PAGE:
Four former Minneapolis police officers charged in the death of George Floyd will be tried together, a judge ruled Thursday. He rejected the former officers’ requests to move the case outside of the Minneapolis area, NPR reports. Defense attorneys for Derek Chauvin, Thomas Lane, Tou Thao and J. Alexander Kueng argued that pretrial publicity has made it impossible to have a fair trial in Minneapolis. They said it was unsafe for the participants, as evidenced by a protest ahead of a Sept. 11 hearing. They also noted a jury may face threats, potentially affecting their ability to decide the case. Chauvin, who was captured on cellphone video kneeling on Floyd’s neck for several minutes, faces a second-degree murder charge. Lane, Thao, and Kueng face charges of aiding and abetting.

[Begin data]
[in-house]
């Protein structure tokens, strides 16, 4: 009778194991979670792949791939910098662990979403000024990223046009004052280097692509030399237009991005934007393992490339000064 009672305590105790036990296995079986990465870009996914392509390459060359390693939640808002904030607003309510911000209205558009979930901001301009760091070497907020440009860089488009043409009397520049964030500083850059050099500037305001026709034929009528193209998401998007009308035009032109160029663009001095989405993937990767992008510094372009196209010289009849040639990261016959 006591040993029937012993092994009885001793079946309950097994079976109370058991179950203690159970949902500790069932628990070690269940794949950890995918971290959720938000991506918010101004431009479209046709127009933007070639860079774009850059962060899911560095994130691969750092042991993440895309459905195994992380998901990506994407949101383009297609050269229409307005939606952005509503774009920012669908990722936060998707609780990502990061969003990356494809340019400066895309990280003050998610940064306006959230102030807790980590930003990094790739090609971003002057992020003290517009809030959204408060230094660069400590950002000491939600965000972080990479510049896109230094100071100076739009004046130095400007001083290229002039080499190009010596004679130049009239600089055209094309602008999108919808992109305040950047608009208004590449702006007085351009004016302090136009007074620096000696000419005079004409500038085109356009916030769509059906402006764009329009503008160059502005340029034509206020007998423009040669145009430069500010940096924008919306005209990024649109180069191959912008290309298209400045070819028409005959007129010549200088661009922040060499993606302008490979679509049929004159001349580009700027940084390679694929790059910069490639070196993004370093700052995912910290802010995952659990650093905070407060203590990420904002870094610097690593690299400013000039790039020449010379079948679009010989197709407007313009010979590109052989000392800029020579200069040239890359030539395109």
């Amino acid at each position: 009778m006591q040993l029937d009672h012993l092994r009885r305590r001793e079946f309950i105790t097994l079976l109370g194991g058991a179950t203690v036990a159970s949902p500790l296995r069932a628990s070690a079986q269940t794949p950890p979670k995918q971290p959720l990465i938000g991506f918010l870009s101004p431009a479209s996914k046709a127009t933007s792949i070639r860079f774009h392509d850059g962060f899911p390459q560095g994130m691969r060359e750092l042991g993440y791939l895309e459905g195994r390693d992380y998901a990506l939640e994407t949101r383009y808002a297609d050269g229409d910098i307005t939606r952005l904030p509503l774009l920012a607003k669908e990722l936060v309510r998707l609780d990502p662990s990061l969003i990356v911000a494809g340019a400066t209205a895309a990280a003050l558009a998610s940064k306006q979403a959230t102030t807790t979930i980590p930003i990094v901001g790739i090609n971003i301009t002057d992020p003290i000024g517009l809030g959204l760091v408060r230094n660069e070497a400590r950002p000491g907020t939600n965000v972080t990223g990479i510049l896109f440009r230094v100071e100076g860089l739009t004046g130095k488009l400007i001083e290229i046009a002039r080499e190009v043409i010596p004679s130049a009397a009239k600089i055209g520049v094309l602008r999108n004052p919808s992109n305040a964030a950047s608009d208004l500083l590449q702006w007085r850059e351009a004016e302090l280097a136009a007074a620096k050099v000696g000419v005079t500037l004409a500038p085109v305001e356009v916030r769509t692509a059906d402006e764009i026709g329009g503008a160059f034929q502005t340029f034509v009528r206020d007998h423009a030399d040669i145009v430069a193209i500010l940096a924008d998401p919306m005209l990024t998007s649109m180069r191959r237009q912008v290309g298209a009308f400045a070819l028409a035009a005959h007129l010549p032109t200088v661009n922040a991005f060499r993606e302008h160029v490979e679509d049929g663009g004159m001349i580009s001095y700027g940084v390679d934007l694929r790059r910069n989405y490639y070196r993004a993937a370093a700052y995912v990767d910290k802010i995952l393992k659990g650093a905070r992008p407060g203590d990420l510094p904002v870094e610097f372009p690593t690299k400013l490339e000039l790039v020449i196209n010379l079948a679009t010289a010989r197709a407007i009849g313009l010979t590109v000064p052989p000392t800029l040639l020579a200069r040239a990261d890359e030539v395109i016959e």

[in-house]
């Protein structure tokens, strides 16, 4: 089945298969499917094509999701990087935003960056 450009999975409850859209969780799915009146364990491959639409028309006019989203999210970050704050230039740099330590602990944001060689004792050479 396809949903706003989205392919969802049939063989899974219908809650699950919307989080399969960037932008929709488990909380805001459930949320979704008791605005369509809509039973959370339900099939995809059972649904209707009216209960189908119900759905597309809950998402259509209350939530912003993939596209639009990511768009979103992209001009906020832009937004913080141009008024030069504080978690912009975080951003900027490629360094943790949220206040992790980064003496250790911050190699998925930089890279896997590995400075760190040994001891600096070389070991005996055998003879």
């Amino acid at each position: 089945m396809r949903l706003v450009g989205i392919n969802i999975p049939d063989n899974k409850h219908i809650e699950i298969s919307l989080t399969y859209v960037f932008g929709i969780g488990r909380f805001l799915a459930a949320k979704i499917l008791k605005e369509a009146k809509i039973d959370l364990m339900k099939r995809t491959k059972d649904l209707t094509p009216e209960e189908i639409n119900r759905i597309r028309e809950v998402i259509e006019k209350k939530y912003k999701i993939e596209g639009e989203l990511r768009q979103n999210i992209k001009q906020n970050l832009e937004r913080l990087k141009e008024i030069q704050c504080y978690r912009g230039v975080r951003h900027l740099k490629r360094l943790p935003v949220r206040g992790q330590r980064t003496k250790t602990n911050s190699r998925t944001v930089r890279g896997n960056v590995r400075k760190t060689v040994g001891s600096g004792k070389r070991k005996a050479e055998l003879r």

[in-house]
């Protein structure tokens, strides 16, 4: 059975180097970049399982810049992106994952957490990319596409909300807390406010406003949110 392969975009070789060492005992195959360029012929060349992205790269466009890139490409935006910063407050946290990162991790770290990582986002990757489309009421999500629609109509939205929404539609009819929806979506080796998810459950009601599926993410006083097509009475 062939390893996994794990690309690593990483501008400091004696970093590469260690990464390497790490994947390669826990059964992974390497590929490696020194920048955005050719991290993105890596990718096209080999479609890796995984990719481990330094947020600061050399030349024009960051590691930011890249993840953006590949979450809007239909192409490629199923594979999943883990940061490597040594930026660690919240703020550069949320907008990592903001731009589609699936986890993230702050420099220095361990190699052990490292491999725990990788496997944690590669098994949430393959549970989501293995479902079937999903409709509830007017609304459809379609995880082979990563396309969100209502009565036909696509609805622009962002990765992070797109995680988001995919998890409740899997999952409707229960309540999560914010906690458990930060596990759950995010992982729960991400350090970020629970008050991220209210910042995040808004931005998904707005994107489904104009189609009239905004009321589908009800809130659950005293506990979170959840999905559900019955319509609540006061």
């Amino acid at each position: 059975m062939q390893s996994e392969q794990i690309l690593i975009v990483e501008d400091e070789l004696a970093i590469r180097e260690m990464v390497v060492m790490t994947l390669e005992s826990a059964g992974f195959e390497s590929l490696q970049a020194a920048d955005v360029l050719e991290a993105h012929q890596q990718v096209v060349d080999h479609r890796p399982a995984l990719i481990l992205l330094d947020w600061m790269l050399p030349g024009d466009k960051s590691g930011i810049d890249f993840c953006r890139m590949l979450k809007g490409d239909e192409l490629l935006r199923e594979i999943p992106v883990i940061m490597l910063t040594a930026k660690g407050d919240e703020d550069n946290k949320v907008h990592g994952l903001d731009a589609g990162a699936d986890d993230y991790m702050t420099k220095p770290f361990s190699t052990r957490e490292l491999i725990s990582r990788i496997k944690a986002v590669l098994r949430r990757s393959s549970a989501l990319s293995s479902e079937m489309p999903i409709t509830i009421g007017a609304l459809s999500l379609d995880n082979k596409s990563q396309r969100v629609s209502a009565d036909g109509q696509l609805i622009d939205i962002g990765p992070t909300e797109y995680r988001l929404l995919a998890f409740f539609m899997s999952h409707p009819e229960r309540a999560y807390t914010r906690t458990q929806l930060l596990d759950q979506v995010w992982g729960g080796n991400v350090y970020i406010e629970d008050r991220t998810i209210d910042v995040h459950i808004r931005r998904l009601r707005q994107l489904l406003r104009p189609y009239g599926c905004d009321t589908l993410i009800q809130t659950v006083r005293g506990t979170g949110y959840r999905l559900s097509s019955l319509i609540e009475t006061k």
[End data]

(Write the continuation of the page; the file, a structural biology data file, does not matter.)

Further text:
Defense attorneys maintained each man should stand trial individually. Hennepin County Judge Peter Cahill wasn’t convinced of those arguments. “The sustained levels of media attention show no sign of abating, and there certainly will be a swell of media coverage surrounding the proceedings and verdict in the first trial,” no matter if that trial involves one or all of the defendants, Cahill said. If there were four separate trials, finding a “fair and impartial” group for each case would be far more difficult after the first trial concludes, he said. “Because of this, joinder is a critical safeguard to help protect the fairness of a jury trial, which strongly supports a single trial, rather than four separate trials with four separate juries,” he said. Cahill will allow video cameras and livestreaming into the courtroom during the trial, which is scheduled for March 8. Editor’s Note: “Joinder” is a legal term denoting an agreement joining a person as party to another agreement as if such person was an original party to such agreement.